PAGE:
Rock ‘n’ Roll Forever
BY: RACHEL WUMKES
A long, long time ago.
Seventy-five years to be exact.
After the original building was lost in a blaze of fire and smoke, plans were quickly put into place for a rebuild of the entertainment hot spot. Located directly across the street from its original location, the current Surf Ballroom opened its doors on July 1st, 1948.
The Surf soon became a popular dance venue as people from around North Iowa ventured to Clear Lake to take a spin on the hardwood floor. When the 1950s ushered in the era of Rock and Roll, the Surf Ballroom jumped on the bandwagon and booked some of the hottest up and coming artists.
After bringing in famed acts like The Everly Brothers, Roy Orbison, Little Richard and Conway Twitty, the Surf developed into one of the premier places for artists to book on the performance circuit.
No one could have predicted what was to come.
How this beautiful place filled with live music and dancing would soon be a place forever connected with tragedy and loss.
When the Winter Dance Party musicians took the stage in 1959, they played to a full house. Music lovers braved the cold, North Iowa winter weather and came out in droves to hear Buddy Holly, Ritchie Valens, J.P. “The Big Bopper” Richardson, Dion & the Belmonts and Frankie Sardo rock the stage.
They danced. And laughed. They sang along to the music.
Little did they know that day in history would forever be remembered as The Day the Music Died.
That evening, the small aircraft carrying Buddy Holly, Ritchie Valens, and J.P. “The Big Bopper” Richardson crashed into a field shortly after takeoff. The musicians, along with pilot Roger Peterson, were killed instantly.
America mourned the tragic loss.
And Clear Lake fell into music history.
The Surf Ballroom continued to book top artists as time rolled on. Up and coming musicians of every genre found it to be an energizing place to play. Music enthusiasts from across the globe travelled to the iconic venue to soak in the history and relive a simpler time in their lives. When the Winter Dance Party was revitalized years later, the Surf discovered the music hadn’t died at all.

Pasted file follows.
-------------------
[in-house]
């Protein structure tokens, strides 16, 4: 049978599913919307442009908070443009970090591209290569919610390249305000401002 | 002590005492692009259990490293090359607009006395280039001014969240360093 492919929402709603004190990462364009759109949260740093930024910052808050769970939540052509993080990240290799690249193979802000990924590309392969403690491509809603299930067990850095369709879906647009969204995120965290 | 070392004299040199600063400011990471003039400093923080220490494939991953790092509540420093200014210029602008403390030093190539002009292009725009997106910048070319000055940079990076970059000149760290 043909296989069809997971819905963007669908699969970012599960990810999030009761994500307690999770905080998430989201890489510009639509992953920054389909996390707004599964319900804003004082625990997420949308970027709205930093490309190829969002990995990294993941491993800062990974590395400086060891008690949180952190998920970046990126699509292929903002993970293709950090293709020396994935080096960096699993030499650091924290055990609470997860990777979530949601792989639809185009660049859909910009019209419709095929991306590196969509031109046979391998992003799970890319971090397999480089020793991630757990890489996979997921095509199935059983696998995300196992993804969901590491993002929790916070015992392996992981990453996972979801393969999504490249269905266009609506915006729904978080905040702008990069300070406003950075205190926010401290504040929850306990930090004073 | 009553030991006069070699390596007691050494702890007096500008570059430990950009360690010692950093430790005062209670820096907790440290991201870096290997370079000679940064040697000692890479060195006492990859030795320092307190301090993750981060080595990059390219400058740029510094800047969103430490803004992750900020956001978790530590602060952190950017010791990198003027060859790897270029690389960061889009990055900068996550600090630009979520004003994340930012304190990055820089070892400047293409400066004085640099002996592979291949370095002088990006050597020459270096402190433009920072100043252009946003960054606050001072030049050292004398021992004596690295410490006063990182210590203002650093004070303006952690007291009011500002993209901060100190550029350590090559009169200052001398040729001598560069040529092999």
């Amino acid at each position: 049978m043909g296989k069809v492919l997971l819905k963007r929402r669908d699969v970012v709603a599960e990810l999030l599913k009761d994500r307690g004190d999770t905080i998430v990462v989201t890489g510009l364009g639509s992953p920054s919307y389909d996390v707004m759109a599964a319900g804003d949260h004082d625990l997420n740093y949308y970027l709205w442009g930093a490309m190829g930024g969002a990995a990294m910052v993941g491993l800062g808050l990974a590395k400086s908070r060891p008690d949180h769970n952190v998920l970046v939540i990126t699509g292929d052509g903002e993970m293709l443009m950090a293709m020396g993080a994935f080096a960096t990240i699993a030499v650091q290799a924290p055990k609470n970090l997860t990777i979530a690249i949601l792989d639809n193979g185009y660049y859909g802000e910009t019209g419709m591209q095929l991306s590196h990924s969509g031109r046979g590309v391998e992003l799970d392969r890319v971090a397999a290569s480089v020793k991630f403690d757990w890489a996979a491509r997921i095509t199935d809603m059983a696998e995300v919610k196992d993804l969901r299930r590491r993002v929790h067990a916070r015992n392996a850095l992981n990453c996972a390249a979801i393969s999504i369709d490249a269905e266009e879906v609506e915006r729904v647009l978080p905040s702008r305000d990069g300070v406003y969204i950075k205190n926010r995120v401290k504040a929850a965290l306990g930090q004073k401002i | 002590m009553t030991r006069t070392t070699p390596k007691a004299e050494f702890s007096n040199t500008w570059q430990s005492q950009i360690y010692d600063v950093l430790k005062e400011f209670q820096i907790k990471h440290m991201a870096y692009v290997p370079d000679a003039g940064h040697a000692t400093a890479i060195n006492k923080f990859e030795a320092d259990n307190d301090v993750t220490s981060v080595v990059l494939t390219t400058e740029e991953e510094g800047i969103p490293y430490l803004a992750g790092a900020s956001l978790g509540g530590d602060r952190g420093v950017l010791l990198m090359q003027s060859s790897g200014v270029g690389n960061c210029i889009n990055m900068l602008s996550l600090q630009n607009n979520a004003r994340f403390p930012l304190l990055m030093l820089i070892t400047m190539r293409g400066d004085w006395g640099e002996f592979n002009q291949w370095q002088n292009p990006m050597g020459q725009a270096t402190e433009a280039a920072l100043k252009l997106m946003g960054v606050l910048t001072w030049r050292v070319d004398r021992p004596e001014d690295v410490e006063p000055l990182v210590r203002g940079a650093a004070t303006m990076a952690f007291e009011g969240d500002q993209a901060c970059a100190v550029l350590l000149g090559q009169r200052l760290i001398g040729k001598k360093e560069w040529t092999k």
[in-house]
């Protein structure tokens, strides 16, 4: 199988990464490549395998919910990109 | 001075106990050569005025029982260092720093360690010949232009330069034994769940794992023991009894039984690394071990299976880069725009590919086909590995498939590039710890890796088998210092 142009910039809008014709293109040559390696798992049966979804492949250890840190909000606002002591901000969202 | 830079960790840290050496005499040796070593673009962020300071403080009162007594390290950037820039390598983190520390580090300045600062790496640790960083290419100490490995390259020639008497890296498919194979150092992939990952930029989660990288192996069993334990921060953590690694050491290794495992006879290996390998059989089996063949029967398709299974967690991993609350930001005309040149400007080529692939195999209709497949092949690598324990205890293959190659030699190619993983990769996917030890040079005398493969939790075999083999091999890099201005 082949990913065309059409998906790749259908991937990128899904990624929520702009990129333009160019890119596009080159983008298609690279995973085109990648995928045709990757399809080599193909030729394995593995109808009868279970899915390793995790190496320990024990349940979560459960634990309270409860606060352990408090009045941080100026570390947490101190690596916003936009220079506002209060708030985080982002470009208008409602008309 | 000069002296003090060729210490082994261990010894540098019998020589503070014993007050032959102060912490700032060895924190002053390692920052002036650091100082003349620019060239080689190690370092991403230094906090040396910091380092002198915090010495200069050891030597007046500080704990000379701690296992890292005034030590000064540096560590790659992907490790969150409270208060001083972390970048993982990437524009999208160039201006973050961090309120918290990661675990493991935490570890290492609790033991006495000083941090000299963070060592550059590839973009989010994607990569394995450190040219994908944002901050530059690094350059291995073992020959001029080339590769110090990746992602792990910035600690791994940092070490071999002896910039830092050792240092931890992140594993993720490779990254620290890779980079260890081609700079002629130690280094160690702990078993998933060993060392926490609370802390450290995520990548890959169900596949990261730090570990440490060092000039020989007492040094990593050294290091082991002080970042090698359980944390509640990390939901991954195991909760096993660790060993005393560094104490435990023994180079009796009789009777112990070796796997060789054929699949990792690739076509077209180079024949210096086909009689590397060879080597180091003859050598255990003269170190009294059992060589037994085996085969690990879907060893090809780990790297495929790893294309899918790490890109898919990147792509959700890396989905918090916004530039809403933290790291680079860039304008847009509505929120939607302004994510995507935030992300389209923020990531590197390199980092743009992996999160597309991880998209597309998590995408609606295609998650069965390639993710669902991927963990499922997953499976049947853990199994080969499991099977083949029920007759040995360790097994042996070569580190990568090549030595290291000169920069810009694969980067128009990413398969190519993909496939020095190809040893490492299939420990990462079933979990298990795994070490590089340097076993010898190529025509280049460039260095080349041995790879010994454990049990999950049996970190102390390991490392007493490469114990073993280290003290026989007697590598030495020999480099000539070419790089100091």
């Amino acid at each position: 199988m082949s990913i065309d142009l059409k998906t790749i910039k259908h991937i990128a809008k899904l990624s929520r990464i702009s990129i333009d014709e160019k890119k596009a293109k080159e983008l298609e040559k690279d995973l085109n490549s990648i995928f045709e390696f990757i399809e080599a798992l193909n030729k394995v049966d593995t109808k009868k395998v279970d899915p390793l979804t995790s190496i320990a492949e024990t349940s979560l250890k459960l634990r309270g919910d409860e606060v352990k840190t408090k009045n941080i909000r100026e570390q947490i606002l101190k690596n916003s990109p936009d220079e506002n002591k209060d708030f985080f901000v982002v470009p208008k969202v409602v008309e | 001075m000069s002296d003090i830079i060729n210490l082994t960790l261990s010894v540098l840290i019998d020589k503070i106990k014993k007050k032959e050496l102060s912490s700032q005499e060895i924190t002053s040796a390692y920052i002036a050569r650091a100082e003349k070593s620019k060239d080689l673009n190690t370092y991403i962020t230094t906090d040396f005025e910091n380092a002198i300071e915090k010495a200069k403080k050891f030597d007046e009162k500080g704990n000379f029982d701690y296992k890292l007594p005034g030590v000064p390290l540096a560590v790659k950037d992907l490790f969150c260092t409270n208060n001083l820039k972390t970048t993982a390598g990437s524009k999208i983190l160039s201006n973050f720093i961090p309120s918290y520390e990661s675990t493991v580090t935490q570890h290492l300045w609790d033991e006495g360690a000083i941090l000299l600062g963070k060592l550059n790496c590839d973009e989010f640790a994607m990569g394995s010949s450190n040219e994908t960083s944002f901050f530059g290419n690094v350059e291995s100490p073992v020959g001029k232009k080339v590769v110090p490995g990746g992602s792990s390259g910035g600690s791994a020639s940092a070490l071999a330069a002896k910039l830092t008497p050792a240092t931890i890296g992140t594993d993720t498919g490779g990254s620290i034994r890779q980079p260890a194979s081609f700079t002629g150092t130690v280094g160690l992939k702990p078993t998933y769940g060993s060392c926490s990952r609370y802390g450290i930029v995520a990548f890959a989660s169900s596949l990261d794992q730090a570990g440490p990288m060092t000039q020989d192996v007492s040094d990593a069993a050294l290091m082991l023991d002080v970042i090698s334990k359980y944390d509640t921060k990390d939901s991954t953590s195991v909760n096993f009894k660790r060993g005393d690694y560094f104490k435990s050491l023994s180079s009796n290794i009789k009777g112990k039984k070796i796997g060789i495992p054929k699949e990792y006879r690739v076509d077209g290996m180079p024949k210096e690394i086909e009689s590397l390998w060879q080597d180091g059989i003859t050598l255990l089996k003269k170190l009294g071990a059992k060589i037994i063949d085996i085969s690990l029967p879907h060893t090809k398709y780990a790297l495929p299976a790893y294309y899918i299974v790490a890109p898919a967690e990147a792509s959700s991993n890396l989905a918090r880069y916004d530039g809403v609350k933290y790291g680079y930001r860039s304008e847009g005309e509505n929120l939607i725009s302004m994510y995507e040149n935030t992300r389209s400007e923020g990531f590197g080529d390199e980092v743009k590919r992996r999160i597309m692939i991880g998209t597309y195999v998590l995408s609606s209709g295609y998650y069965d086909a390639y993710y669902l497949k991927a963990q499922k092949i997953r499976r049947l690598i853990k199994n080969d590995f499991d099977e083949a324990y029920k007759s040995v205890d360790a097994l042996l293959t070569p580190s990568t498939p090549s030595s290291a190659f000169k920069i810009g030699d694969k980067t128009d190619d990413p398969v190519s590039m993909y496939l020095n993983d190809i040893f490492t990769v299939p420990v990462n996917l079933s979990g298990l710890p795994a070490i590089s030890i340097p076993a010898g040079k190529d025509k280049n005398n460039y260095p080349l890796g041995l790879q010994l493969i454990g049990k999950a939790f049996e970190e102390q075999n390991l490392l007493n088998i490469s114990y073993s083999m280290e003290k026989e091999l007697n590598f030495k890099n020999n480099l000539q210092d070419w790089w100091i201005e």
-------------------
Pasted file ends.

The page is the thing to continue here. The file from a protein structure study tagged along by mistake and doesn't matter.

It was alive inside the Surf Ballroom.
Over the years, the Surf has done an impeccable job of creating music education programs for our youth. The Music Enrichment Center is a fantastic addition within the Surf family for those looking to take lessons and develop their musical ability. It energizes today’s youth, teaching them the rich history without our community.
The Surf Ballroom has been a staple in music history for decades. In 2009, it was dedicated as a historic rock and roll landmark by the Rock and Roll Hall of Fame and Museum in Cleveland, Ohio. Just two years later, it was officially listed on the National Register of Historic Places.
But it wasn’t until January 13, 2021, when the Surf Ballroom reached the ultimate status of being designated by the U.S. Department of the Interior as a National Historic Landmark.
This monumental title meant the Surf Ballroom and Museum had officially etched its place into American music history, ensuring the music continued to live forever.
The following year, the iconic venue became the focal point in America, once again, with the release of the 2022 documentary, The Day the Music Died: The Story of Don McLean’s American Pie. While much of the film was about McCLean’s rise to fame, there is plenty of footage focused on the Surf Ballroom and the Memorial Crash Site. In fact, you can take “The Day the Music Died tour” throughout Clear Lake to visit the places mentioned in the film.
When McClean penned the famous tune, it was to showcase the profound disappointment at the loss of innocence in America, as well as a recollection of the heartbreak felt across the country at the loss of his childhood music idol, Buddy Holly. The song quickly became a hit, breaking all the rules as it climbed the charts.
The history of The Day the Music Died has been passed from generation to generation in Clear Lake. It was the end of an era as music began to morph from the upbeat, happy sounds of the 50s into angsty anthems meant for social change in our country.
Who would have ever imagined a place built for dancing would become such an iconic part of music history? A place where people come together from all walks of life to learn about the past. Where they can cherish the memories of those who paved the way for rock and roll.
For 75 years, the Surf Ballroom has been a place where everyone is connected by one thing: music.
And in Clear Lake… it lives.